Toronto dance-punks Death From Above 1979 made their first Glastonbury appearance at the John Peel tent, with drummer Sebastien Grainger joking with the crowd that, “we’ve secretly been hoping it would rain, just so we could fill the tent.” Happily, however, “that didn’t even need to happen – you guys all came!” Playing an hour-long set which drew heavily from new album ‘The Physical World’, the duo also threw in a number of older cuts, including ‘You’re a Woman, I’m a Machine’, ‘Little Girl’ and ‘Romantic Rights’, from their 2004 debut.
Jamie T joined The Maccabees in their slot before Ben Howard and headliner Deadmau5 on The Other Stage, where they played a mixture of fan favourites and material from new album ‘Marks To Prove It’. Jamie T joined the band for recent single the title track, playing guitar and providing backing vocals. Introducing Jamie T on stage, Maccabees frontman Orlando Weeks described him as a “hero” and said “he’s proper.”
La Roux’s Ellie Jackson returned to Glastonbury for the first time since 2010, and delivered a crowd-pleasing set that left the John Peel tent grooving into the night. Sporting a blazer, white trousers, and with her hair sculpted back into a pristine quiff, Jackson looked and sounded immaculate throughout, opening with ‘Uptight Downtown’, from last year’s critically-acclaimed second LP ‘Trouble in Paradise’, before going straight into her breakthrough hit ‘In For The Kill’. “That went way too quickly,” she told the crowd before bringing things to a close with her 2009 chart-topper ‘Bulletproof’, promising to return sooner rather than later.
Pharrell Williams brought a full production involving choreographed dancers to his evening slot on the Pyramid Stage. Performing medleys of his own hits, his hit productions and tracks by his band N*E*R*D*, Pharrell flattered the crowd by saying “When you go to England, you definitely meet the most beautiful girls.” Later, a member of the crowd brought on stage to dance took to the opportunity to twerk against the singer, to Pharrell’s mock surprise and a huge roar of appreciation from the crowd.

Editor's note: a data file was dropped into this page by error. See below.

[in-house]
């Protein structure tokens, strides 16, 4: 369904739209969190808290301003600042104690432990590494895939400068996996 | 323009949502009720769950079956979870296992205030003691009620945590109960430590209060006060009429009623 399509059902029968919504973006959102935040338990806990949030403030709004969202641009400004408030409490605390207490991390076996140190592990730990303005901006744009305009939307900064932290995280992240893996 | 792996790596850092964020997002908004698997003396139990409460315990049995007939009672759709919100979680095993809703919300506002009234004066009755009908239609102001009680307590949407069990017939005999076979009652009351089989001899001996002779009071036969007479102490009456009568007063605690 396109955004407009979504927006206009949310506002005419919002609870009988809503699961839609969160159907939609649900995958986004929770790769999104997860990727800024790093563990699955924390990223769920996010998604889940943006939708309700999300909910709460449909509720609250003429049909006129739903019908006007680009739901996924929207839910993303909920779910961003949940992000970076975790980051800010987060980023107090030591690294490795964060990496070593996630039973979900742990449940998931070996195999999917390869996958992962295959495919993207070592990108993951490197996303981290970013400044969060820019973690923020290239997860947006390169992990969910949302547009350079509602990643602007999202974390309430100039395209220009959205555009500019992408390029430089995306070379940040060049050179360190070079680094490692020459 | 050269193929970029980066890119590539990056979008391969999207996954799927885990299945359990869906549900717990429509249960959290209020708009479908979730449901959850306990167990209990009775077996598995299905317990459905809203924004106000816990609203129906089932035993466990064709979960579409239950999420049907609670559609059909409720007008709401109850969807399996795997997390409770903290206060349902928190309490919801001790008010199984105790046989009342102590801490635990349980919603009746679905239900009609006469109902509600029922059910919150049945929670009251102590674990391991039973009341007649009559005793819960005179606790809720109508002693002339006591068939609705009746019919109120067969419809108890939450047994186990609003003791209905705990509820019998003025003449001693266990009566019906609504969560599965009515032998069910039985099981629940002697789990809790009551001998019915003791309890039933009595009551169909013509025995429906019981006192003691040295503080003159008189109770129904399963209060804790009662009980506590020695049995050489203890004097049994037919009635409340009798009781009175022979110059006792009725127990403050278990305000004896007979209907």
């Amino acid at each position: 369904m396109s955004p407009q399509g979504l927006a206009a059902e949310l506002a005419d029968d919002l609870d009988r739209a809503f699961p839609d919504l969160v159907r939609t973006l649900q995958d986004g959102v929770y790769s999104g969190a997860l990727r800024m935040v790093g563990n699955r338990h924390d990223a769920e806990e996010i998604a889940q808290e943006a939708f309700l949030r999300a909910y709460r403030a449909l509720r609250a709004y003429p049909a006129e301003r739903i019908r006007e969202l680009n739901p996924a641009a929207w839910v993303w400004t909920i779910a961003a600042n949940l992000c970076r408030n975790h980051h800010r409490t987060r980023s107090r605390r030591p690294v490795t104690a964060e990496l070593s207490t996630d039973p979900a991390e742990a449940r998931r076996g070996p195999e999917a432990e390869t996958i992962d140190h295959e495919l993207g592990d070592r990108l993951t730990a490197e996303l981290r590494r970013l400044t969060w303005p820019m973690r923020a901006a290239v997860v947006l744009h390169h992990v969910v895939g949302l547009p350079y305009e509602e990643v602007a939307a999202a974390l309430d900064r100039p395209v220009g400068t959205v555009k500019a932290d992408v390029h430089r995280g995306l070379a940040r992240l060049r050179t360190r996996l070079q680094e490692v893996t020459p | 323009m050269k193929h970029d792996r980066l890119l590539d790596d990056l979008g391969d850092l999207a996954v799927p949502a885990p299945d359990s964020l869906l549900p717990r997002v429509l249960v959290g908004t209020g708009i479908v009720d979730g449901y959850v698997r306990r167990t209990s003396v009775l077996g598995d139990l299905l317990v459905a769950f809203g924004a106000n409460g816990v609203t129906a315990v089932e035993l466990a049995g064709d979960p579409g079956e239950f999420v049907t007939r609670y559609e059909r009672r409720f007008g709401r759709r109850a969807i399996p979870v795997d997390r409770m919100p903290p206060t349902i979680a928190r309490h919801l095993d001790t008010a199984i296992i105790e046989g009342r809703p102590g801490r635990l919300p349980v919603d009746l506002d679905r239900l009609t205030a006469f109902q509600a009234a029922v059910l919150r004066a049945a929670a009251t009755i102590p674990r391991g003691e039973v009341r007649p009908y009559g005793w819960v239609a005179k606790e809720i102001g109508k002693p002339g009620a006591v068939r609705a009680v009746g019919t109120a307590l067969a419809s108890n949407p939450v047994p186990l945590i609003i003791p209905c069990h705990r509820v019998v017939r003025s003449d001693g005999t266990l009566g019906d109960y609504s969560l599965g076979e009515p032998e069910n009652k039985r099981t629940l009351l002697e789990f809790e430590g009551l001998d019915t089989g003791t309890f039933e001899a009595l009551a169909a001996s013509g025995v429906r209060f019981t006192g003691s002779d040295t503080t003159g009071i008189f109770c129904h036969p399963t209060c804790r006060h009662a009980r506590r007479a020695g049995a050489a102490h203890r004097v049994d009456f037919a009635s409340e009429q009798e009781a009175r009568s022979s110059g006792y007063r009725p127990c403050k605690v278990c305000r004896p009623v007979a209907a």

The Family Stone opened a night of funk and soul on the West Holts
Stage at 9:45pm on Saturday. “Where’s the funkateers? Throw your hands up,” they announced as they arrived onstage, before getting the crowd dancing to hits including ‘Everyday People’ and ‘Dance To The Music’. “This ain’t no sit down party,” they added. “This is a get up and shake what your mother gave you party. So we’re going to give you the music to shake it to.” They were later followed onto the stage by George Clinton’s Parliament and Funkadelic.
Suede headlined the John Peel Stage in what was their first appearance at Worthy Farm since 2003. The Britpop veterans, led by Brett Anderson, played a greatest hits set that veered from early classics including ‘Killing Of A Flash Boy’ to material from 2013’s comeback album Bloodsports. 1996 single ‘Trash’ was played early on in the set, followed by more Britpop favourites including ‘Animal Nitrate’ and ‘We Are The Pigs’. The former track saw the first big singalong of the night. Anderson kept stage chat to a minimum, but did encourage the crowd to “fucking have it” during ‘Trash’, while he spent a large portion of ‘Killing Of A Flashboy’ writhing around the floor. An acoustic ‘Living Dead’ saw the frontman put his mic down to allow the audience to sing, and early single ‘The Drowners’ also drew a frenzied crowd response after Anderson performed much of it while hanging onto the safety barrier and greeting fans. Following a brief break after ‘Beautiful Ones’, the band kicked off their encore with an acoustic rendition of ‘She’s In Fashion’, followed by a final track from Dog Man Star, and the last song of the evening, ‘New Generation’.
Kanye West ended his headline performance by proclaiming himself the “greatest living rock star in the world.” The Chicago rapper performed a nearly two hour set on the Pyramid Stage, playing tracks from throughout his career as well as a short cover of Queen’s ‘Bohemian Rhapsody’. He was joined on stage by Justin Vernon of Bon Iver and performed some of the set while hoisted above the audience by a crane. A man made his way onto the stage at the very start of the set and was immediately tackled by security and removed, causing West to restart ‘Black Skinhead’. The man has since been identified as comedian Simon Brodkin, aka comedian Lee Nelson.
Other artists performing today included Clean Bandit, Ella Eyre, Enter Shikari and Deadmau5.
Glastonbury 2015 comes to a close tomorrow (June 28) with a headline performance from The Who. Stay tuned to NME.com for all of the action.